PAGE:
In 1989, the Berlin Wall fell.  Amid the rubble and ruins left behind from the decades of dispute, the end of the Cold War was laced with hope. In the years to follow Berlin’s reunification, Potsdamer Platz became Europe’s biggest urban development project. The district was divided up into four parts and sold to commercial investors (Scott 1997: 26). It wasn’t long before the weeds and debris that accumulated after years of neglect were paved over and great monoliths of glass and steel were erected. Freed from the constraints of the communist regime, many embraced the urban reconstruction generated by capitalism without reservations, believing that better days were to come. Commercialized and replanned, the urban transformation of the Platz was regarded by many as a testament of their independence and a symbol of their reunification. With this rapid redevelopment, Columbia professor Andreas Huyssen argues that “the Germans, like everyone else in the Europe of the Cold War, got Disney” (1998: 1) which at first was “a blast of fresh air from a window opened onto the world” (Huyssen 1998: 1).  However, decades later, these American imports were to be viewed by many as cultural imperialism. Yet, the commercial development ensuing the fall of the Wall came about so suddenly that the citizens of Berlin didn’t heed notice to the city’s cultural decay until the effects of Americanization were unmistakable.  The corporate culture that resulted from this gentrification steamrollered the remnants of the old city center and serve as an example of how quickly multinational corporations colonize places that could yield potential profit.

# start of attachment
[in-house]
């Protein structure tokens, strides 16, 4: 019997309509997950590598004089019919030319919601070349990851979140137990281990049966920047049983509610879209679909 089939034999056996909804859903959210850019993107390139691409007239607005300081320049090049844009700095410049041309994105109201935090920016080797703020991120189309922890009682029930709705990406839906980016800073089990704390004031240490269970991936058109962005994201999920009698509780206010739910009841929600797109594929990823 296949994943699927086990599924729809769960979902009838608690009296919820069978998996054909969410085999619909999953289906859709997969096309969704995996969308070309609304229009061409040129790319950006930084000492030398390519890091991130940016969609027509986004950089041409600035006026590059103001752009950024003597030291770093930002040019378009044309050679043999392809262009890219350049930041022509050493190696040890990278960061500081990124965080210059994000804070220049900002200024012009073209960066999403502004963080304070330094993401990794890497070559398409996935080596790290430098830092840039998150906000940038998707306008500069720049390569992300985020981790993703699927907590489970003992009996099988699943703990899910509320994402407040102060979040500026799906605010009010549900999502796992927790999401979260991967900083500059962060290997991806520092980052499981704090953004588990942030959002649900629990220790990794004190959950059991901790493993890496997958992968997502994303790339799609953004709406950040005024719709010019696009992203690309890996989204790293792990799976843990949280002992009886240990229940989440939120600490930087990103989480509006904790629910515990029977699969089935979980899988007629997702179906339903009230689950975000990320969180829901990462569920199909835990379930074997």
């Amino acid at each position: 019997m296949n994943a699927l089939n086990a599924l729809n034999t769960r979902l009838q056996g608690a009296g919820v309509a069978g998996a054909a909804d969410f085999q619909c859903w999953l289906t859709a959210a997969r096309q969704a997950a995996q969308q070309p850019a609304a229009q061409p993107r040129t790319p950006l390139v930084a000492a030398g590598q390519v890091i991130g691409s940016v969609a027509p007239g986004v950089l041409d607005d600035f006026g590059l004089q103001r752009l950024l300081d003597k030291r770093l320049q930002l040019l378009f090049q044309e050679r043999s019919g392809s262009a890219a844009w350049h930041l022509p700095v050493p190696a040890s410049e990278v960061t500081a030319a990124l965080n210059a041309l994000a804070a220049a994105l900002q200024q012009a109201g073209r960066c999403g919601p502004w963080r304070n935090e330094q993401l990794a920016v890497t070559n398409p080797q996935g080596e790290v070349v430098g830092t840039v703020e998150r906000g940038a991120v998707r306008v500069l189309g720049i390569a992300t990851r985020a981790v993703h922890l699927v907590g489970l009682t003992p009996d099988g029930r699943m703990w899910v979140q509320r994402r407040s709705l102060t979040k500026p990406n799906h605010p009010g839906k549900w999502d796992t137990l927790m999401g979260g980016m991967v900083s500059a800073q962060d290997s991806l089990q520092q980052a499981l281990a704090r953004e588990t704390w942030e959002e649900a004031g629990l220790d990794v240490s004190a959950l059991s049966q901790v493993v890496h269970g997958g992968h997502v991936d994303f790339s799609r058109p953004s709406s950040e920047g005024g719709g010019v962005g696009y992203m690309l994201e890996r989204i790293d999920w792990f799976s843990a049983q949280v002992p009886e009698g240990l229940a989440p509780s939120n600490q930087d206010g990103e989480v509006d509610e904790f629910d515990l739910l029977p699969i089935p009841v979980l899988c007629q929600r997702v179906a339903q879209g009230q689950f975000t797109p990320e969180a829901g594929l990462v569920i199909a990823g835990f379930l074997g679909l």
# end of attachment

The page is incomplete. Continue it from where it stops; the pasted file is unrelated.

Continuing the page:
The monopoly rent of Potsdamer Platz is rendered by the symbolic and geographic significance fueling its tourist industry, but it is also culpable in part for Berlin’s cultural corrosion in that it triggered the onslaught of the conglomerates. Driven by economic interest, they recognized the district’s cultural capital and began heavily investing in its gentrification realizing that its historical importance to Berlin would ultimately manifest as a tourist attraction. The term monopoly rent implies that “culture has become a commodity” (Harvey 2002: 1) that can be profited from. David Harvey employs this term to explain why areas in close proximity to a city’s center or of historic significance often fall victim to heavy commercialization (Harvey 2002: 2). Sony, the former Daimler-Benz, Asea Brown Boveri, Deutsche Bahn and other companies made a rush to build their headquarters on what they regarded as prime real estate.  In the year 2000, the Sony Center opened its international headquarters in Potsdamer Platz, erecting seven buildings and a light-flooded arena. (Scott 1997: 26) The Arkaden, American socio-economist Alan Scott asserts, was the next to come (1997:26).  Between 1993 and 1998, a completely new quarter arose on the land owned by DaimlerChrysler composed of office buildings, stores, hotels, apartments and restaurants. The shopping and entertainment mecca covers 40,000 square yards and houses over 140 shops and restaurants. (Scott 1997: 27) Where there was once nothing, now lays the Grand Hyatt Berlin, Cinemax, a musical theater, a casino and a sea of tourist.